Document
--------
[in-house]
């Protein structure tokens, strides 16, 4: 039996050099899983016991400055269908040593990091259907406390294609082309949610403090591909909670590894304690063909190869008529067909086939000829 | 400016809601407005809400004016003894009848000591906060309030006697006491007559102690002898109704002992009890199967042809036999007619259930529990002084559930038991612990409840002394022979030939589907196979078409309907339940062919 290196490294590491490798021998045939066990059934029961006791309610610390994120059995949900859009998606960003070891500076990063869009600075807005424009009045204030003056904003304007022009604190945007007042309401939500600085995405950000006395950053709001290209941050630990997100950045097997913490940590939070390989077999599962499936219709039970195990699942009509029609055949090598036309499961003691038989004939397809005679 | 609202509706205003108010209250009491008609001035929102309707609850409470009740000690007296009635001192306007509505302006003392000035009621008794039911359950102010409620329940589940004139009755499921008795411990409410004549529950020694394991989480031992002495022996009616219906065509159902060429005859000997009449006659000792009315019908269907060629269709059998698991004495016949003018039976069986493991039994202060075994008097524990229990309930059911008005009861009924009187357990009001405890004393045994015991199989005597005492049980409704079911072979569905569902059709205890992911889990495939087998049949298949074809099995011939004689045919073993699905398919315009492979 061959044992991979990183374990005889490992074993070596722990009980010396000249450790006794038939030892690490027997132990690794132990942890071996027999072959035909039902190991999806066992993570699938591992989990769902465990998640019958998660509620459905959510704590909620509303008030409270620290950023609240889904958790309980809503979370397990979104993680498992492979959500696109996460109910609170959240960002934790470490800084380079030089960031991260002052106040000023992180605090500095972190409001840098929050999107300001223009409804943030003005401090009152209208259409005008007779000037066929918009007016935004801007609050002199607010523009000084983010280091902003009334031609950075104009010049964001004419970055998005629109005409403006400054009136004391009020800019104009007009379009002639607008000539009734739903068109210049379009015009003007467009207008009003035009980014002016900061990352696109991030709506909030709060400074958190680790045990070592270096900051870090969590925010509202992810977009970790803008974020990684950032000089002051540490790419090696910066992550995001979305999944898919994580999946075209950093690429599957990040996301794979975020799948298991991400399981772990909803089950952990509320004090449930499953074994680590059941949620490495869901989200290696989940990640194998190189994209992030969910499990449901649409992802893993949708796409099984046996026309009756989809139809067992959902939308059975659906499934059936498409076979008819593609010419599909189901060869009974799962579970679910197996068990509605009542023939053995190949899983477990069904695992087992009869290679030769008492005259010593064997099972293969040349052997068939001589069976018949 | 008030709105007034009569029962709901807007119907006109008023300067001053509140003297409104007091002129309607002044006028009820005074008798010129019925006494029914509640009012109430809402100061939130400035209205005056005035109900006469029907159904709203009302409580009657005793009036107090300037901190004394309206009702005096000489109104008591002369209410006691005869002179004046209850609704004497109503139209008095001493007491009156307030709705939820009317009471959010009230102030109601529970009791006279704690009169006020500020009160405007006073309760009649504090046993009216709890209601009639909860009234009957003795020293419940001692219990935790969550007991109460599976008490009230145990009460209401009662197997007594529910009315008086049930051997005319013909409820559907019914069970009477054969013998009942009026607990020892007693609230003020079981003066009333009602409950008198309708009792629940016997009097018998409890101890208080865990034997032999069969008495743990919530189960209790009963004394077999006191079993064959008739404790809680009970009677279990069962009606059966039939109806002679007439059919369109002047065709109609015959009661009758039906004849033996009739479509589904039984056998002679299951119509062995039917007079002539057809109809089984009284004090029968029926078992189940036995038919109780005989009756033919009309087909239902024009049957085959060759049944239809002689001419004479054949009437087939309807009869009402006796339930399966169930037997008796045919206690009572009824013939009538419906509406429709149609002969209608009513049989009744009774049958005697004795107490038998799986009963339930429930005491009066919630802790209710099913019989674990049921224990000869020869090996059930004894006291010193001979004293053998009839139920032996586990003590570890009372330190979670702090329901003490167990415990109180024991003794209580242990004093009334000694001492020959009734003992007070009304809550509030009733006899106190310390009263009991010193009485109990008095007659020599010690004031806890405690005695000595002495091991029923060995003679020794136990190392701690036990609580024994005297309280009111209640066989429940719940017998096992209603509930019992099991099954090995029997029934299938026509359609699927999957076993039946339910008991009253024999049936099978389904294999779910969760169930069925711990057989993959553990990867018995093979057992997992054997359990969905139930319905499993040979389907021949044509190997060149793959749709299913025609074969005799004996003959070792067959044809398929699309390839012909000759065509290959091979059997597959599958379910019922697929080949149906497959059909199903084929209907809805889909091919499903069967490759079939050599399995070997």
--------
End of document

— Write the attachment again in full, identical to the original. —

[in-house]
């Protein structure tokens, strides 16, 4: 039996050099899983016991400055269908040593990091259907406390294609082309949610403090591909909670590894304690063909190869008529067909086939000829 | 400016809601407005809400004016003894009848000591906060309030006697006491007559102690002898109704002992009890199967042809036999007619259930529990002084559930038991612990409840002394022979030939589907196979078409309907339940062919 290196490294590491490798021998045939066990059934029961006791309610610390994120059995949900859009998606960003070891500076990063869009600075807005424009009045204030003056904003304007022009604190945007007042309401939500600085995405950000006395950053709001290209941050630990997100950045097997913490940590939070390989077999599962499936219709039970195990699942009509029609055949090598036309499961003691038989004939397809005679 | 609202509706205003108010209250009491008609001035929102309707609850409470009740000690007296009635001192306007509505302006003392000035009621008794039911359950102010409620329940589940004139009755499921008795411990409410004549529950020694394991989480031992002495022996009616219906065509159902060429005859000997009449006659000792009315019908269907060629269709059998698991004495016949003018039976069986493991039994202060075994008097524990229990309930059911008005009861009924009187357990009001405890004393045994015991199989005597005492049980409704079911072979569905569902059709205890992911889990495939087998049949298949074809099995011939004689045919073993699905398919315009492979 061959044992991979990183374990005889490992074993070596722990009980010396000249450790006794038939030892690490027997132990690794132990942890071996027999072959035909039902190991999806066992993570699938591992989990769902465990998640019958998660509620459905959510704590909620509303008030409270620290950023609240889904958790309980809503979370397990979104993680498992492979959500696109996460109910609170959240960002934790470490800084380079030089960031991260002052106040000023992180605090500095972190409001840098929050999107300001223009409804943030003005401090009152209208259409005008007779000037066929918009007016935004801007609050002199607010523009000084983010280091902003009334031609950075104009010049964001004419970055998005629109005409403006400054009136004391009020800019104009007009379009002639607008000539009734739903068109210049379009015009003007467009207008009003035009980014002016900061990352696109991030709506909030709060400074958190680790045990070592270096900051870090969590925010509202992810977009970790803008974020990684950032000089002051540490790419090696910066992550995001979305999944898919994580999946075209950093690429599957990040996301794979975020799948298991991400399981772990909803089950952990509320004090449930499953074994680590059941949620490495869901989200290696989940990640194998190189994209992030969910499990449901649409992802893993949708796409099984046996026309009756989809139809067992959902939308059975659906499934059936498409076979008819593609010419599909189901060869009974799962579970679910197996068990509605009542023939053995190949899983477990069904695992087992009869290679030769008492005259010593064997099972293969040349052997068939001589069976018949 | 008030709105007034009569029962709901807007119907006109008023300067001053509140003297409104007091002129309607002044006028009820005074008798010129019925006494029914509640009012109430809402100061939130400035209205005056005035109900006469029907159904709203009302409580009657005793009036107090300037901190004394309206009702005096000489109104008591002369209410006691005869002179004046209850609704004497109503139209008095001493007491009156307030709705939820009317009471959010009230102030109601529970009791006279704690009169006020500020009160405007006073309760009649504090046993009216709890209601009639909860009234009957003795020293419940001692219990935790969550007991109460599976008490009230145990009460209401009662197997007594529910009315008086049930051997005319013909409820559907019914069970009477054969013998009942009026607990020892007693609230003020079981003066009333009602409950008198309708009792629940016997009097018998409890101890208080865990034997032999069969008495743990919530189960209790009963004394077999006191079993064959008739404790809680009970009677279990069962009606059966039939109806002679007439059919369109002047065709109609015959009661009758039906004849033996009739479509589904039984056998002679299951119509062995039917007079002539057809109809089984009284004090029968029926078992189940036995038919109780005989009756033919009309087909239902024009049957085959060759049944239809002689001419004479054949009437087939309807009869009402006796339930399966169930037997008796045919206690009572009824013939009538419906509406429709149609002969209608009513049989009744009774049958005697004795107490038998799986009963339930429930005491009066919630802790209710099913019989674990049921224990000869020869090996059930004894006291010193001979004293053998009839139920032996586990003590570890009372330190979670702090329901003490167990415990109180024991003794209580242990004093009334000694001492020959009734003992007070009304809550509030009733006899106190310390009263009991010193009485109990008095007659020599010690004031806890405690005695000595002495091991029923060995003679020794136990190392701690036990609580024994005297309280009111209640066989429940719940017998096992209603509930019992099991099954090995029997029934299938026509359609699927999957076993039946339910008991009253024999049936099978389904294999779910969760169930069925711990057989993959553990990867018995093979057992997992054997359990969905139930319905499993040979389907021949044509190997060149793959749709299913025609074969005799004996003959070792067959044809398929699309390839012909000759065509290959091979059997597959599958379910019922697929080949149906497959059909199903084929209907809805889909091919499903069967490759079939050599399995070997």